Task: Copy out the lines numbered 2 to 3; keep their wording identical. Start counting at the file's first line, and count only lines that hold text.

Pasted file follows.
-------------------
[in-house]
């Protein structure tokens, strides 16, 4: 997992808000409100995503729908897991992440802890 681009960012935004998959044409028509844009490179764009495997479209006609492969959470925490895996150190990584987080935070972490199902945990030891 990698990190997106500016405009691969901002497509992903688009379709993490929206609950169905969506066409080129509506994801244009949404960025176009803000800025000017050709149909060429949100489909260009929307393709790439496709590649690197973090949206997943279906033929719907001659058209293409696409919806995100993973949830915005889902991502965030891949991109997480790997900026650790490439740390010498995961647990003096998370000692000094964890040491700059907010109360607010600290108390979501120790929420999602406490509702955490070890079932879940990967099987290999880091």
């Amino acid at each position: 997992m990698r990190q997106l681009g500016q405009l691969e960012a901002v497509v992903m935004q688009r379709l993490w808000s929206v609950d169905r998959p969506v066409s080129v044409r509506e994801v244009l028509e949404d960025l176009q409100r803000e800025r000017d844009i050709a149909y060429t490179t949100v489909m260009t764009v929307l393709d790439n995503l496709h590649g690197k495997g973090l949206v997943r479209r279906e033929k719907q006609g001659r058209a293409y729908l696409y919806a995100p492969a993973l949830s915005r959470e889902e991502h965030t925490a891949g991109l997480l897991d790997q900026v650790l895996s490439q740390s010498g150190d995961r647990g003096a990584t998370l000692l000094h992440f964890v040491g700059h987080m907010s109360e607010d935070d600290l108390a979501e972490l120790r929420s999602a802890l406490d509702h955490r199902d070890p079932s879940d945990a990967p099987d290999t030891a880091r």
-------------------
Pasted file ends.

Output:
């Protein structure tokens, strides 16, 4: 997992808000409100995503729908897991992440802890 681009960012935004998959044409028509844009490179764009495997479209006609492969959470925490895996150190990584987080935070972490199902945990030891 990698990190997106500016405009691969901002497509992903688009379709993490929206609950169905969506066409080129509506994801244009949404960025176009803000800025000017050709149909060429949100489909260009929307393709790439496709590649690197973090949206997943279906033929719907001659058209293409696409919806995100993973949830915005889902991502965030891949991109997480790997900026650790490439740390010498995961647990003096998370000692000094964890040491700059907010109360607010600290108390979501120790929420999602406490509702955490070890079932879940990967099987290999880091």
């Amino acid at each position: 997992m990698r990190q997106l681009g500016q405009l691969e960012a901002v497509v992903m935004q688009r379709l993490w808000s929206v609950d169905r998959p969506v066409s080129v044409r509506e994801v244009l028509e949404d960025l176009q409100r803000e800025r000017d844009i050709a149909y060429t490179t949100v489909m260009t764009v929307l393709d790439n995503l496709h590649g690197k495997g973090l949206v997943r479209r279906e033929k719907q006609g001659r058209a293409y729908l696409y919806a995100p492969a993973l949830s915005r959470e889902e991502h965030t925490a891949g991109l997480l897991d790997q900026v650790l895996s490439q740390s010498g150190d995961r647990g003096a990584t998370l000692l000094h992440f964890v040491g700059h987080m907010s109360e607010d935070d600290l108390a979501e972490l120790r929420s999602a802890l406490d509702h955490r199902d070890p079932s879940d945990a990967p099987d290999t030891a880091r």